Tag Archives: post-apocalyptic

Updates: Recent Science Fiction Acquisitions N. VI

I’ve held to my promise not to buy any more books this summer considering I have at least 40 unread sci-fi books looming over my shoulder.   However, other people are welcome to procure books FOR me! And they have — all of the following were gifts! Thank you!

1. The Last Starship from Earth (1968), John Boyd (MY REVIEW)

I’ve read multiple reviews which claim that John Boyd’s The Last Starship from Earth is a lost classic.  However, opinion are far from unanimous (for example, the sci-fi author Joanna Russ wrote a scathing review blaming the publishers for subjecting her and fellow readers to Continue reading Updates: Recent Science Fiction Acquisitions N. VI

A Short Story Review: Recall Mechanism, Philip K. Dick (1959)

First publication for 'Recall Mechanism', If, July 1959

4/5 (Very Good)

“In the privacy of his living room, he sat dully examining a series  of reports on carrot mutations.”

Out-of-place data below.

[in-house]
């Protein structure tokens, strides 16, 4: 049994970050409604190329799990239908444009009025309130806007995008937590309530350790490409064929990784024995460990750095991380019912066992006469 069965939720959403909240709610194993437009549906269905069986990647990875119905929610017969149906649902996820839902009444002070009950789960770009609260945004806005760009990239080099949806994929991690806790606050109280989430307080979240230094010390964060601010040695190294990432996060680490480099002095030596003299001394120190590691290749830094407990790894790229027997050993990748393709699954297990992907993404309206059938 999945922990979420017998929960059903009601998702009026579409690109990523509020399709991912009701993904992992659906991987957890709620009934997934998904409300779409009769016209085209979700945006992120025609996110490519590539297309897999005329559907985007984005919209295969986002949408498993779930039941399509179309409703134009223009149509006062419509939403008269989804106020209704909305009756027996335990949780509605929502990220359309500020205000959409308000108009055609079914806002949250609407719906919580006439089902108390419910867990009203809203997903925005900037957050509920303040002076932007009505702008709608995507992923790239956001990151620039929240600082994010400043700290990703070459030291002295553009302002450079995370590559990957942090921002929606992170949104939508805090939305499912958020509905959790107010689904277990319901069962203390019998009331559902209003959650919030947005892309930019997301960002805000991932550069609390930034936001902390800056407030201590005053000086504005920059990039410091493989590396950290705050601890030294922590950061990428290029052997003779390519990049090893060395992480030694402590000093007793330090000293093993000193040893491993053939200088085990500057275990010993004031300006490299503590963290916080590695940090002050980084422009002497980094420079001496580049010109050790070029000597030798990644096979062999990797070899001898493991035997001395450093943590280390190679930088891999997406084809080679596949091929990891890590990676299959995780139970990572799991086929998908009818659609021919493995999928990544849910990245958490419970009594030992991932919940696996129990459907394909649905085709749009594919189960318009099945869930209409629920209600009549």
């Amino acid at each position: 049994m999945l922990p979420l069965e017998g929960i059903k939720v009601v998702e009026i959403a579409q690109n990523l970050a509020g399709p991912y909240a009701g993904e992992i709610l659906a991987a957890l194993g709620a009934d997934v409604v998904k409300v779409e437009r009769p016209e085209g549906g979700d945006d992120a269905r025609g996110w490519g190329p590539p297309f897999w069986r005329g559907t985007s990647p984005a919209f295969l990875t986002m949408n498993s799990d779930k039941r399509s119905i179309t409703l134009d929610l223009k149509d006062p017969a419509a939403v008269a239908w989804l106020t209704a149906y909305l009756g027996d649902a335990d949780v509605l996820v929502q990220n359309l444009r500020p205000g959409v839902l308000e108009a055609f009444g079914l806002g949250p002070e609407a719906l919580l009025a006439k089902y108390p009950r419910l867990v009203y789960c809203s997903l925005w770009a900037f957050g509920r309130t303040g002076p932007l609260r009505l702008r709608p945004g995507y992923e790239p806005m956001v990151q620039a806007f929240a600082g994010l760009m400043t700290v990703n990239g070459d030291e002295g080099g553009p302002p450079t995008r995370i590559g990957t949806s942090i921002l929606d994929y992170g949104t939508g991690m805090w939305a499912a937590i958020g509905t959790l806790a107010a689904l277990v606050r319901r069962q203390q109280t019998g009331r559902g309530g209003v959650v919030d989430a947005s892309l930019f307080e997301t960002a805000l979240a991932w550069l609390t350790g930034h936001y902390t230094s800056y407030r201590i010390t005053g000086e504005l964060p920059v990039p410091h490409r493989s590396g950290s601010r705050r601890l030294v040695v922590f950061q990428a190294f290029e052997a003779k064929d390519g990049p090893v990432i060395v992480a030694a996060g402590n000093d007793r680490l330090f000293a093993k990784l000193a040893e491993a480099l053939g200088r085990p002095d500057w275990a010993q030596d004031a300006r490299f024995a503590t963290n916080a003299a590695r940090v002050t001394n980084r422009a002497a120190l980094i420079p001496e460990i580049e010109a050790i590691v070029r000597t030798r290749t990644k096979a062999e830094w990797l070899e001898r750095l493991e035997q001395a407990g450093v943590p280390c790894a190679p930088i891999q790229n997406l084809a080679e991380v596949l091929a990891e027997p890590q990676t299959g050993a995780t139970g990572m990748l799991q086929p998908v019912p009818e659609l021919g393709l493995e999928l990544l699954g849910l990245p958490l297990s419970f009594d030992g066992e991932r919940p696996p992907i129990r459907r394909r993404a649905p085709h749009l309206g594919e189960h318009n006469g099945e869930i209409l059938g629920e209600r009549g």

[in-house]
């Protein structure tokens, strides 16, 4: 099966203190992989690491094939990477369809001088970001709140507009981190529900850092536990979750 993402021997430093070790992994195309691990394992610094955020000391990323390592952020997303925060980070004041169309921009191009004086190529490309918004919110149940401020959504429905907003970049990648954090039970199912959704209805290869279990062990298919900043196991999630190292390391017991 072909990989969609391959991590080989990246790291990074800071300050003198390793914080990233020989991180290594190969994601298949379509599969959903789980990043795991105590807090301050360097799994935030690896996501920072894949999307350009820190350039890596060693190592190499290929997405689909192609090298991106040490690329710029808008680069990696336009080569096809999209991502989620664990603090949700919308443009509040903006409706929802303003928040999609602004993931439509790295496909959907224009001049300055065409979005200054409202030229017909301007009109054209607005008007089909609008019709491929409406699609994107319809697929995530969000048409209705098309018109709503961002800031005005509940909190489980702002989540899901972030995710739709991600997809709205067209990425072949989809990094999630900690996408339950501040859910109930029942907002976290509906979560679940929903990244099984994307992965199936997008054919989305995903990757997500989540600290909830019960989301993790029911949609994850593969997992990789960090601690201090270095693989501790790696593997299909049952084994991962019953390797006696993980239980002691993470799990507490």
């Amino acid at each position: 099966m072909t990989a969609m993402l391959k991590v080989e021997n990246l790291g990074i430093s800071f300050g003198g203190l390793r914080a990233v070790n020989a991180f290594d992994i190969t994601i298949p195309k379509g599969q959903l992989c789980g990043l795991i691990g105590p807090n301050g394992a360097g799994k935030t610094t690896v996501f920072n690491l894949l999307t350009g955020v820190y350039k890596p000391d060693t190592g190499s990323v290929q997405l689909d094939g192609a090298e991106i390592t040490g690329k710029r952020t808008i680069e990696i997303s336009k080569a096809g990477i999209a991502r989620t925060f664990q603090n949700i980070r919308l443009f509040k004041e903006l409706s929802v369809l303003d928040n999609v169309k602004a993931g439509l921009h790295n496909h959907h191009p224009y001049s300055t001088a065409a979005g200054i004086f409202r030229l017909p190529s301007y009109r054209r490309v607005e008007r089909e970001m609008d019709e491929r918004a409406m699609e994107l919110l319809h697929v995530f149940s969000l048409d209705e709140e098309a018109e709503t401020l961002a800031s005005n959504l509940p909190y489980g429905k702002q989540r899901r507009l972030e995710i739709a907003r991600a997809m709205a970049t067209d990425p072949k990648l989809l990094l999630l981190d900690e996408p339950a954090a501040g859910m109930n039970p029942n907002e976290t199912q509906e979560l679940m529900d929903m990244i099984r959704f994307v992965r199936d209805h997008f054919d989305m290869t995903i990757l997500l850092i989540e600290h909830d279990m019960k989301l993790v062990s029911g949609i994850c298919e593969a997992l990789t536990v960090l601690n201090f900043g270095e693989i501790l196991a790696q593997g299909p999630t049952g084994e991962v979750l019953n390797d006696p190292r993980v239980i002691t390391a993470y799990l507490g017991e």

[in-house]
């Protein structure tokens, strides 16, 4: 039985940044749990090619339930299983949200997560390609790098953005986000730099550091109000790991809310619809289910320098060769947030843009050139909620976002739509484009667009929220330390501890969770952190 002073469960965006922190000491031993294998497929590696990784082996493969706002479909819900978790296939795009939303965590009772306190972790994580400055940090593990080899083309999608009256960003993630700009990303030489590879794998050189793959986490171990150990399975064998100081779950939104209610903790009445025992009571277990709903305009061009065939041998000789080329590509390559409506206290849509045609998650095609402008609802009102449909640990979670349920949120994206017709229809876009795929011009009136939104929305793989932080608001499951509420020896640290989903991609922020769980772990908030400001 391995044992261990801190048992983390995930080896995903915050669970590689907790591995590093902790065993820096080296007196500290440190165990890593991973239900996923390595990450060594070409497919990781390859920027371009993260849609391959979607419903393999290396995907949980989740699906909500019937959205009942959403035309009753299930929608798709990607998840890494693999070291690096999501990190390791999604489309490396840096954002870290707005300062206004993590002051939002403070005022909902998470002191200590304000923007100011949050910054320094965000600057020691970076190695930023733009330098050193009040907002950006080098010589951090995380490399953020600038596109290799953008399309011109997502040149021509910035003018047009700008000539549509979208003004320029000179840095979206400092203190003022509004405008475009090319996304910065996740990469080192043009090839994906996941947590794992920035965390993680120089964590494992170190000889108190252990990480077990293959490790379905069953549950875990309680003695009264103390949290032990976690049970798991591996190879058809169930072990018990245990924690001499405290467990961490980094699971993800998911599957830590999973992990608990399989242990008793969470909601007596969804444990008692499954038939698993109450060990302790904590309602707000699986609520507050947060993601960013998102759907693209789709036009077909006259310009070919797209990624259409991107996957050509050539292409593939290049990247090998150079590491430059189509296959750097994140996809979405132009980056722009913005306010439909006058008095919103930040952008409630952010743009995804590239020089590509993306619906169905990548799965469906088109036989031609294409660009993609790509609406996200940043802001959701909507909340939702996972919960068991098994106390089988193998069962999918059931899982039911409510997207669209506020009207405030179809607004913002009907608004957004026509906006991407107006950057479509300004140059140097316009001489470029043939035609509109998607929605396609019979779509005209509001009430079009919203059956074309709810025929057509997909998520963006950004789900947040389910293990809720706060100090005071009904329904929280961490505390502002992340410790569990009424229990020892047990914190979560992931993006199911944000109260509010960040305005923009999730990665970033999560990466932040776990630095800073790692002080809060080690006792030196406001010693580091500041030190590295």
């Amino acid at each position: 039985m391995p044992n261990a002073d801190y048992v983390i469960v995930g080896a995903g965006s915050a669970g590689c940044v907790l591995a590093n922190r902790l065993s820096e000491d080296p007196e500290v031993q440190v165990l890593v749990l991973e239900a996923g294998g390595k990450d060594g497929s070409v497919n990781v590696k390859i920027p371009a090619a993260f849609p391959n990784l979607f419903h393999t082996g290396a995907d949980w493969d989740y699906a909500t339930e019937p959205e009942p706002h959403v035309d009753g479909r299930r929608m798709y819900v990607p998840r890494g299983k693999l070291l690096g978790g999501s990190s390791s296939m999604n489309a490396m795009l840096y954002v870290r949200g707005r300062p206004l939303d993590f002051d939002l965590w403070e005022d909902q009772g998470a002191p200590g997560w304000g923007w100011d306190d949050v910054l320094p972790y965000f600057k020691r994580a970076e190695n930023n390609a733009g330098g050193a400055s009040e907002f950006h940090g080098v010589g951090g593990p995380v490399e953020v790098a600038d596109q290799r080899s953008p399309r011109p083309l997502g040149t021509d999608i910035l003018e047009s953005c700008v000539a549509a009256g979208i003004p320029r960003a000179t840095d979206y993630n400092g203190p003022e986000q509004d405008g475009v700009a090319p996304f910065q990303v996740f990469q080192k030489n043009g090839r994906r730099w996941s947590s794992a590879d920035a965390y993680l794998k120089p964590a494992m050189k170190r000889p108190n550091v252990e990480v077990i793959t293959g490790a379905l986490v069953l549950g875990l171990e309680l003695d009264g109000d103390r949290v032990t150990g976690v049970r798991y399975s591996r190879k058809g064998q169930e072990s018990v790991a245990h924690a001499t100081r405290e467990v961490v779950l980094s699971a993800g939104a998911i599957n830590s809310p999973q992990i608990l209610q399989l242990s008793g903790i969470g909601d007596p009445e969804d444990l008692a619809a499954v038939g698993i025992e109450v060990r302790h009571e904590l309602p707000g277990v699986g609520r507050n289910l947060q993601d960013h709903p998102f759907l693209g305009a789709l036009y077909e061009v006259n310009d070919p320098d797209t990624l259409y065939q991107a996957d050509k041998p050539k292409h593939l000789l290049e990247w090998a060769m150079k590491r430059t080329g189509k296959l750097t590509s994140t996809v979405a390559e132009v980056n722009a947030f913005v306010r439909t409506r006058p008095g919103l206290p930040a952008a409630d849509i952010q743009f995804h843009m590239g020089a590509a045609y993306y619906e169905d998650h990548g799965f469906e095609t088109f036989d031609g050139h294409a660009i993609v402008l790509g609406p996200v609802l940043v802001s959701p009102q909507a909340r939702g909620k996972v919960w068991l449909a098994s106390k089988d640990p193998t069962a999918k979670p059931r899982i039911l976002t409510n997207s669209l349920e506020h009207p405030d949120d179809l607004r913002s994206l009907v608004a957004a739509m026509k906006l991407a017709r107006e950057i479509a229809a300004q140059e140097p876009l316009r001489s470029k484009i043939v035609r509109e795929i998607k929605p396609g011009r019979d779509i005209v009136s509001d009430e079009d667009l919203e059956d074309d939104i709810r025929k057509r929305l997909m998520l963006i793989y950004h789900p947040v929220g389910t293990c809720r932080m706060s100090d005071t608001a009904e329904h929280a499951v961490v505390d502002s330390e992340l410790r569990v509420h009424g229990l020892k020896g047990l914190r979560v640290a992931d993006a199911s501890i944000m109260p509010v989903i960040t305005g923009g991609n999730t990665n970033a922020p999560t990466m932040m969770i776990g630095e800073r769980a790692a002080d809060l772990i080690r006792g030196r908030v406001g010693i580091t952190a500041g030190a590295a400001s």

Paul Sharp files reports on what to rebuild in the swathes of H-bomb blasted California landscape for the Division of War Destruction Salvage…   Continue reading A Short Story Review: Recall Mechanism, Philip K. Dick (1959)

Update: Recent Science Fiction Acquisitions N. I

Oh the joys of amazon gift cards… And perusing dusty corners of local bookstores.

Here are my latest acquisitions.

1. Robert Silverberg’s World Inside (1971) (MY REVIEW HERE)

I’ve always enjoyed semi-dystopic works about the social ramifications of overpopulation (John Brunner’s Stand on Zanzibar is my all time favorite sci-fi novel).  I wonder if Silverberg was inspired by Brunner’s work.  I’ve yet to read a Silverberg novel and I’ve read that this is a pretty good effort.  So, those factors contributed to my purchase.

2. Doris Piserchia’s Continue reading Update: Recent Science Fiction Acquisitions N. I

A Film Rumination: Five, Arch Oboler (1951)

https://sciencefictionruminations.files.wordpress.com/2010/08/five1.jpg?w=300

4.5/10 (Bad BUT historically important for the sci-fi genre)

Although there are enough plot holes for glaciers and an assortment of national landmarks and buildings to waltz through, Arch Oboler’s Five (1951) is an underrated and historically important sci-fi Continue reading A Film Rumination: Five, Arch Oboler (1951)